As in Experiment 1, participants were told that they were going to navigate through a virtual town to make deliveries. And once again, each in a set of locations (icons) was mapped to a node in a graph, in this case a graph of size nineteen (see

Starting at the end of block 6 and through block 19 (the last block), some of the trials were normal delivery trials, and some were “path identification” tasks (the type of trial was determined with probability 0.5). In “path identification” trials participants were shown a grid with all 19 locations in random order with a start location identified with a green box and a target location with a red box. In 40% of these trials, participants were asked to identify, using mouse-clicks, all the locations that would lie on a shortest path between the start and target, in any order. Participants could choose locations by clicking on them and un-choose them by clicking again. Chosen locations were marked by a gray square around them. The trial ended either when the chosen locations formed a shortest path, or after a maximum of 15 clicks. In the other 60% of “path identification” trials, participants were shown the grid with the start and target locations and asked to click on just one location that lay in some shortest path between them. The trial ended after one click, regardless of whether the choice was correct or not. In all path identification trials participants received feedback indicating whether their choices were correct. A 40/60 split was chosen because the trials on which participants were asked for the full path were significantly longer in duration, limiting the number of data points that we would be able to collect overall.

Twenty-one adults from the Princeton community (11 female, ages 18–21) participated. All gave written consent and were either given course credit or a nominal payment for their participation.

As in Experiments 1 and 2, participants were told that they were going to navigate through a virtual town to make deliveries. And once again, each in a set of locations (icons) was mapped to a node in a graph, in this case the graph of size nineteen used in Experiment 2 (see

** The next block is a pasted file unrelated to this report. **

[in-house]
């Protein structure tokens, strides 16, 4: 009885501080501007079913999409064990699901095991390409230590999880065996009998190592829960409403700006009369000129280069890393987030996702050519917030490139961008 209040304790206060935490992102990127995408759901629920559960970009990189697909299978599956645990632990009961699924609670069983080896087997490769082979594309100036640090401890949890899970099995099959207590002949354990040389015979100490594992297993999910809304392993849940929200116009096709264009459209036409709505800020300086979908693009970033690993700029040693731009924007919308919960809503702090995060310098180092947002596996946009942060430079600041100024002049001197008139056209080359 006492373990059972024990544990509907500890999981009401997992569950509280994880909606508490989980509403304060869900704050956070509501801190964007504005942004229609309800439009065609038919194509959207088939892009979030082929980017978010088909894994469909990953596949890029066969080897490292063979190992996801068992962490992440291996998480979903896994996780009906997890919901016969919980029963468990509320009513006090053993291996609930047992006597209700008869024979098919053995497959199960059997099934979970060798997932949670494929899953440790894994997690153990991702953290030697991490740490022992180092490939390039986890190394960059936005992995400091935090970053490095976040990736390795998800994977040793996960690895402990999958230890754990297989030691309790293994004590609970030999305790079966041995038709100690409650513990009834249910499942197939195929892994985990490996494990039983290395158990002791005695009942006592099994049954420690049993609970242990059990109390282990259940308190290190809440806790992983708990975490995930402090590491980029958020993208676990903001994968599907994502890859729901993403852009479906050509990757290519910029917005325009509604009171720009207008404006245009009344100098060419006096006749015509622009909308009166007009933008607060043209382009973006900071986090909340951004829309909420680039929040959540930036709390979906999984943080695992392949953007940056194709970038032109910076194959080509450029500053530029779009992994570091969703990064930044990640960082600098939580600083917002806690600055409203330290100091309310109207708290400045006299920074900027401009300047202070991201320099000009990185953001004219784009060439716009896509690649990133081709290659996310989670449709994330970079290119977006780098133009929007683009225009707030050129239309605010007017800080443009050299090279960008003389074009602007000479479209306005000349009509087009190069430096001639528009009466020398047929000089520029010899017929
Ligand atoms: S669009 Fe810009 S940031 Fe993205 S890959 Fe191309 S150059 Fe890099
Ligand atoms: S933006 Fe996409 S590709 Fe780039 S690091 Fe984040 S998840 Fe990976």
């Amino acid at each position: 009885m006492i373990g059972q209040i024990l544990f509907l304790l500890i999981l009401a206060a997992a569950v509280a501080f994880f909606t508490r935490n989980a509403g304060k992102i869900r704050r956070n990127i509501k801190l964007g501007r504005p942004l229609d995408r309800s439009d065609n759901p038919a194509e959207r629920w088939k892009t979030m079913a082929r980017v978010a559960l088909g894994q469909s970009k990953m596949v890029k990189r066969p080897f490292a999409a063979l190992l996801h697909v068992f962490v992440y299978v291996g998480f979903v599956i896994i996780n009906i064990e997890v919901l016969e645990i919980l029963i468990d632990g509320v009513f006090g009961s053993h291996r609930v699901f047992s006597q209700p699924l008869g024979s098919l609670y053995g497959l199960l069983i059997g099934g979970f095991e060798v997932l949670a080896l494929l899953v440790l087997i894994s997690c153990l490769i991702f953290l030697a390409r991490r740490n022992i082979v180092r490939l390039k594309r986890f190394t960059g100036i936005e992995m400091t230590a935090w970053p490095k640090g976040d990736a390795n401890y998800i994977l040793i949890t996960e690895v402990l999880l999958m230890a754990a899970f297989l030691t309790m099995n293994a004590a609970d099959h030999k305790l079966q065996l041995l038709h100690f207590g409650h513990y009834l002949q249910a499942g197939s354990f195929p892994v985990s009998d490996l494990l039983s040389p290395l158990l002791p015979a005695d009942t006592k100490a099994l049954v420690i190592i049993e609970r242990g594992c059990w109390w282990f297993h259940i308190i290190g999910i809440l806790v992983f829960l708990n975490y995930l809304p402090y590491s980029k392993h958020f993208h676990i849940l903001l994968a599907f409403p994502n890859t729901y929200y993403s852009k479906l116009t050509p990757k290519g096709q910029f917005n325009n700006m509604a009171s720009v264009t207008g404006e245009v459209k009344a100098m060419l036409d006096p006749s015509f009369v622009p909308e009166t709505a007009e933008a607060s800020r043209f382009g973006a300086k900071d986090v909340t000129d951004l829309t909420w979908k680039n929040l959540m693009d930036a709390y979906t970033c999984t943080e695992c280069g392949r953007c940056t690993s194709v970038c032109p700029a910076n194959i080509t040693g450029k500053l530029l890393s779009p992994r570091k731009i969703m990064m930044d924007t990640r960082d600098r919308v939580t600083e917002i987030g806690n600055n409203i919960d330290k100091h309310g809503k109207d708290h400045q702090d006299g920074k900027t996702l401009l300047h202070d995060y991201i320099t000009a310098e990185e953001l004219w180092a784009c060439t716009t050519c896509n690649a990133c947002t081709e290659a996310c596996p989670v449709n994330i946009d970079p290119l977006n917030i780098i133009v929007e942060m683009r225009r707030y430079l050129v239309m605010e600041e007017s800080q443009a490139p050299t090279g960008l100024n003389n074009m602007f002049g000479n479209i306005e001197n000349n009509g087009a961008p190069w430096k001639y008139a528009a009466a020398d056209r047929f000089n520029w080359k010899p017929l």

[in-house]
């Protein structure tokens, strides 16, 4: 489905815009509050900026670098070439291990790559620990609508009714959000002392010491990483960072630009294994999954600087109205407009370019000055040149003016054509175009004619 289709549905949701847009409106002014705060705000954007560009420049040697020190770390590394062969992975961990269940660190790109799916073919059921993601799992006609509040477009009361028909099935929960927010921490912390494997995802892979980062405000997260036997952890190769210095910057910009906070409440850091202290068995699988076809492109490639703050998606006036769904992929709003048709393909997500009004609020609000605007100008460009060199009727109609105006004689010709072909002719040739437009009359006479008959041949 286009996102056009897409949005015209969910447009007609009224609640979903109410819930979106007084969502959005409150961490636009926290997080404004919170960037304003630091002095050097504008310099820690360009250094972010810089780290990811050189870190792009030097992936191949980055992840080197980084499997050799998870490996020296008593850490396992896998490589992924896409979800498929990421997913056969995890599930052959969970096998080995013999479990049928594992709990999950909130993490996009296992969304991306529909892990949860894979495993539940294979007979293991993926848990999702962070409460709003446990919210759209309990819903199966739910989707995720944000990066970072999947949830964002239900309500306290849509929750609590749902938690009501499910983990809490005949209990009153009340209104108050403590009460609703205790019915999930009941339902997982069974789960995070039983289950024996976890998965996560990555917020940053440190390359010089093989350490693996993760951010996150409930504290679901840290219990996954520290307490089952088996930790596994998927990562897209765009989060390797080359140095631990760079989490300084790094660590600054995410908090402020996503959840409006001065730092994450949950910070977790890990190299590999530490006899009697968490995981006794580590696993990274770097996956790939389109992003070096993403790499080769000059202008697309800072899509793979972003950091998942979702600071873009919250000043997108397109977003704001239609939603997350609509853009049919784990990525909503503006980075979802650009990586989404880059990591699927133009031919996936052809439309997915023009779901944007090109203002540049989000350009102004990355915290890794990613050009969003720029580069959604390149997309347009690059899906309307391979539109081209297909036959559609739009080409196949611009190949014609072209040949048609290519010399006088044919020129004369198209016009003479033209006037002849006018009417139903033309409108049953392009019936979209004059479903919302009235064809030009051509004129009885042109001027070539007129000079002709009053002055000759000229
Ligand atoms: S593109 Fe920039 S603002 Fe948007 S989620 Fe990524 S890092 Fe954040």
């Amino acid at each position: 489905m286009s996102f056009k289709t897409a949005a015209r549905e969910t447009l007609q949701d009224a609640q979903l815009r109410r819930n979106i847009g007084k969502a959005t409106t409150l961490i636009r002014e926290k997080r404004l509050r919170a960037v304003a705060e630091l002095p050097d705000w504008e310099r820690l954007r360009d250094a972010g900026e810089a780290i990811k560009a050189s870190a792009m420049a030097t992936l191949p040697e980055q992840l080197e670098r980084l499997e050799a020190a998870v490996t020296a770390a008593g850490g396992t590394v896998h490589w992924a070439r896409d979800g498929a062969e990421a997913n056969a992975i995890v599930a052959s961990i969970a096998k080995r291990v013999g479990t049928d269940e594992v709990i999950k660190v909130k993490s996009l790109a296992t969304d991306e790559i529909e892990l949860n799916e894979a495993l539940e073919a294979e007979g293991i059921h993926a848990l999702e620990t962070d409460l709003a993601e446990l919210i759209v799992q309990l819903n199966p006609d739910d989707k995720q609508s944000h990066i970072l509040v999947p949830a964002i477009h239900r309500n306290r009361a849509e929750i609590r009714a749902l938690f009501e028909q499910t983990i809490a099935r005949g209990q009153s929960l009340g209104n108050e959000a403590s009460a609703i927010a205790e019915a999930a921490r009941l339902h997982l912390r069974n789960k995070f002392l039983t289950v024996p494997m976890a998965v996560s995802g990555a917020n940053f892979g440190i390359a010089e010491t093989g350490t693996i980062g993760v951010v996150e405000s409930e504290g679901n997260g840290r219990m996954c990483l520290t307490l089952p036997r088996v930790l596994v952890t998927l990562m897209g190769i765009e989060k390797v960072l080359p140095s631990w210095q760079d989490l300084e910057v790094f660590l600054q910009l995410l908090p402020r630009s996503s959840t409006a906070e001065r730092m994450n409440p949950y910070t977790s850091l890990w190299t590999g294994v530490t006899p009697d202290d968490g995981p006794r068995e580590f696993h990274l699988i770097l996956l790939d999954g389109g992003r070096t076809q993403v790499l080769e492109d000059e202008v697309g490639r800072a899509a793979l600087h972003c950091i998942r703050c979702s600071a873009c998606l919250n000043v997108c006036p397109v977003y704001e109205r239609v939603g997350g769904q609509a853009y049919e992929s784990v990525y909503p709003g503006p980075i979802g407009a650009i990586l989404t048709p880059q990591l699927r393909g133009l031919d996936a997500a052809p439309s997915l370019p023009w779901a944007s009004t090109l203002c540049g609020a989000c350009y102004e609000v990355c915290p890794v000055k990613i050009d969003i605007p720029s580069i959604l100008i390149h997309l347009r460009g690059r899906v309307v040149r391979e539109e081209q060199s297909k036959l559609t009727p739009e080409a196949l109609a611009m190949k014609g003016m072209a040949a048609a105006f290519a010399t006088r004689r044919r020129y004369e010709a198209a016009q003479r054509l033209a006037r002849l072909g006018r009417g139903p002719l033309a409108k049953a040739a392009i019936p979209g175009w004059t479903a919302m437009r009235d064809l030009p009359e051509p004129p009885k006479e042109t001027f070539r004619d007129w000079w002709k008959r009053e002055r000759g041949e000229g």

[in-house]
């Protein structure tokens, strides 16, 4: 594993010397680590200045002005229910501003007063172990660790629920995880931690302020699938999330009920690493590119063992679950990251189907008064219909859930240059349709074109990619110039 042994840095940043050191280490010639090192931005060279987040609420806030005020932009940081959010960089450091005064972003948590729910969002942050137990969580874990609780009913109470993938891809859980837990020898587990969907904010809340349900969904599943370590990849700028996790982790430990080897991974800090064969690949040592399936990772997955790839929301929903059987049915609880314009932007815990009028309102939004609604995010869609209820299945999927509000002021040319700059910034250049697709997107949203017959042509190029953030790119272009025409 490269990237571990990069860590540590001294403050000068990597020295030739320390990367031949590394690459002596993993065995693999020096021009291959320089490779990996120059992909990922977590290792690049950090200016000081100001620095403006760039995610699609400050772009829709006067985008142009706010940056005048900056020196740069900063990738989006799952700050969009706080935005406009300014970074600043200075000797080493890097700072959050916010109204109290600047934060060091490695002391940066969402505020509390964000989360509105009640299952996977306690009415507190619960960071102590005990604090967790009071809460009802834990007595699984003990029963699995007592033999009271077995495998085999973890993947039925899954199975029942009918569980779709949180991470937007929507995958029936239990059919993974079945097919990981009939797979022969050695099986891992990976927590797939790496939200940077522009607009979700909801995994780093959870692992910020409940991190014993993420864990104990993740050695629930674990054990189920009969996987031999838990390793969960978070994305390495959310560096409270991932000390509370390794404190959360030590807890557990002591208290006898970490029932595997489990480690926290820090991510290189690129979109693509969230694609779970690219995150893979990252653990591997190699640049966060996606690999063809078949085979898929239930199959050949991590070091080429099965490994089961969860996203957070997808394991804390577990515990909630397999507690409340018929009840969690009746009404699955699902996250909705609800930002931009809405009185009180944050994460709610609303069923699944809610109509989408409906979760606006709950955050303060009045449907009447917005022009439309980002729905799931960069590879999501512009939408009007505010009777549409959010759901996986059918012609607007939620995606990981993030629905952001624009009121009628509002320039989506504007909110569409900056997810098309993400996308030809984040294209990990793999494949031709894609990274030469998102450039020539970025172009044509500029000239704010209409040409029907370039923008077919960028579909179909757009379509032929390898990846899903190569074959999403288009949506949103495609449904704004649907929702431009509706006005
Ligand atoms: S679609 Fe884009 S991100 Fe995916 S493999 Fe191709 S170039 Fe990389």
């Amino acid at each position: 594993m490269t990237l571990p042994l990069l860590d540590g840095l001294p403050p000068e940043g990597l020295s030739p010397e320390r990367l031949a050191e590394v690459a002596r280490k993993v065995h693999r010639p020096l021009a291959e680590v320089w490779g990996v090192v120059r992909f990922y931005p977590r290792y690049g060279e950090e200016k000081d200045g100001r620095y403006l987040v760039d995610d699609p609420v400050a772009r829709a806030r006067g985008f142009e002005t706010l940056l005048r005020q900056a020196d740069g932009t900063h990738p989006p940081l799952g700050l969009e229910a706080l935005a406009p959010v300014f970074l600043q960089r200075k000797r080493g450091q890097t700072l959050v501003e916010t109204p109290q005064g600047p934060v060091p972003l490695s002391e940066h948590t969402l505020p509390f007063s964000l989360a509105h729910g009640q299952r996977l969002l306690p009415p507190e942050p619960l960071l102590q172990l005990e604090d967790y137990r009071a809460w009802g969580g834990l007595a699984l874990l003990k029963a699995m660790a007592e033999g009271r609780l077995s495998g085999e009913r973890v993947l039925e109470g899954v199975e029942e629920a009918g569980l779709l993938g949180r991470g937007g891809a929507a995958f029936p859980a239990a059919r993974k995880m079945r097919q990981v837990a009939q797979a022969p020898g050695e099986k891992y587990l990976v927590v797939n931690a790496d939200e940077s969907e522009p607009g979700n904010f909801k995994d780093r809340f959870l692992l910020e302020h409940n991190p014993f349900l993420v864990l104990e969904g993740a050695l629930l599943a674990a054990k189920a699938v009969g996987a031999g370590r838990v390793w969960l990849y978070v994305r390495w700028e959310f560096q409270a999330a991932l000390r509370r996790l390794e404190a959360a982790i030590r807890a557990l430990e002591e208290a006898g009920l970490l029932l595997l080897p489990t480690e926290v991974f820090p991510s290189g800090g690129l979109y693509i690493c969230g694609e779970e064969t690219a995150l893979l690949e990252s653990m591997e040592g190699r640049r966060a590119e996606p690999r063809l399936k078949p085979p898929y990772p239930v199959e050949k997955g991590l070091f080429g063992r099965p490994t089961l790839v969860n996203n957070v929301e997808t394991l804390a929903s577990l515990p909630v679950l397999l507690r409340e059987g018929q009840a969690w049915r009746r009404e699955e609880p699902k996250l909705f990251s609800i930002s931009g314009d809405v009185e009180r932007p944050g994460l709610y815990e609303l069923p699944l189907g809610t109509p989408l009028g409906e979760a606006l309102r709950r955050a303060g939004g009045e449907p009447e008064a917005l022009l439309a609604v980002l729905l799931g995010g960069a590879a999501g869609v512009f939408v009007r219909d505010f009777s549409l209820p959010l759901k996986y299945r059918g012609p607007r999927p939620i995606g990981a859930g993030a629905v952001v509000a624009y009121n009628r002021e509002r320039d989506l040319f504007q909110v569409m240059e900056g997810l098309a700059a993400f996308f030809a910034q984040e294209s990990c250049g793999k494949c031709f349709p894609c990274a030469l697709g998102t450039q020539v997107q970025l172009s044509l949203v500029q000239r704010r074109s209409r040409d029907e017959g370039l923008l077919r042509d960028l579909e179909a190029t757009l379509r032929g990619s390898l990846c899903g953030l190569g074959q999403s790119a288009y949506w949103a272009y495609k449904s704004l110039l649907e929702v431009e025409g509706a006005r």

Each delivery trial was exactly as in Experiment 1 and 2. From block 6 through block 19 (the last block), at the end of each set of deliveries participants were asked ten Yes/No questions of the form “If you had to navigate from A to B, would you go through C?” Locations A, B and C were depicted graphically using their corresponding icon. The questions of interest were chosen randomly from a pool of four types, plus some extra filler questions: queries could be about local (A and B on the same side of town) or non-local (A and B on opposite sides) locations, and they could be about the bottleneck (C corresponding to bottleneck location) or about another non-bottleneck node. Type 1 queries were about non-local deliveries and the probe node C was the bottleneck (therefore the correct answer was always Yes). Type 2 queries were non-local deliveries and the through node was either of the nodes adjacent to the bottleneck on the target side of town (correct response was always Yes). Type 3 and Type 4 queries were local ones (A and B on same side), with or without the bottleneck as the through node, respectively (correct response was always No). A set of extra filler queries involved local deliveries, sometimes with the bottleneck as either start or target, with the through node selected from the same side of the city (correct answer could be Yes or No, depending on the participant's choice of shortest path).